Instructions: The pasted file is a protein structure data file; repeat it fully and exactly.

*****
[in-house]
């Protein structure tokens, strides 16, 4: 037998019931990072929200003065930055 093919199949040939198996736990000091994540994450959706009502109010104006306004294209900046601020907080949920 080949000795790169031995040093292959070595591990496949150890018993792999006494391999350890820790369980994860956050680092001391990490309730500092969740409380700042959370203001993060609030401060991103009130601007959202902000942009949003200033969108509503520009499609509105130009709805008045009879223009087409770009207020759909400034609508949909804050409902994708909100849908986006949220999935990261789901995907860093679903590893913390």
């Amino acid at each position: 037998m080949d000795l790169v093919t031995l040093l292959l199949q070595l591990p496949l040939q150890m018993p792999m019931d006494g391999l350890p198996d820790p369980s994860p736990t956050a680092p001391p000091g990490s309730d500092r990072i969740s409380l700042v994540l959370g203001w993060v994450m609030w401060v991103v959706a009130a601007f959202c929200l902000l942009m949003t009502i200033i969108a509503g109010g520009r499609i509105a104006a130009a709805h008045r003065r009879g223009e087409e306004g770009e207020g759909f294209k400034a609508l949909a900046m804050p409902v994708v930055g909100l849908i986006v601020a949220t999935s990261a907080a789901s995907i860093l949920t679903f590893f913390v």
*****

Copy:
[in-house]
């Protein structure tokens, strides 16, 4: 037998019931990072929200003065930055 093919199949040939198996736990000091994540994450959706009502109010104006306004294209900046601020907080949920 080949000795790169031995040093292959070595591990496949150890018993792999006494391999350890820790369980994860956050680092001391990490309730500092969740409380700042959370203001993060609030401060991103009130601007959202902000942009949003200033969108509503520009499609509105130009709805008045009879223009087409770009207020759909400034609508949909804050409902994708909100849908986006949220999935990261789901995907860093679903590893913390």
């Amino acid at each position: 037998m080949d000795l790169v093919t031995l040093l292959l199949q070595l591990p496949l040939q150890m018993p792999m019931d006494g391999l350890p198996d820790p369980s994860p736990t956050a680092p001391p000091g990490s309730d500092r990072i969740s409380l700042v994540l959370g203001w993060v994450m609030w401060v991103v959706a009130a601007f959202c929200l902000l942009m949003t009502i200033i969108a509503g109010g520009r499609i509105a104006a130009a709805h008045r003065r009879g223009e087409e306004g770009e207020g759909f294209k400034a609508l949909a900046m804050p409902v994708v930055g909100l849908i986006v601020a949220t999935s990261a907080a789901s995907i860093l949920t679903f590893f913390v």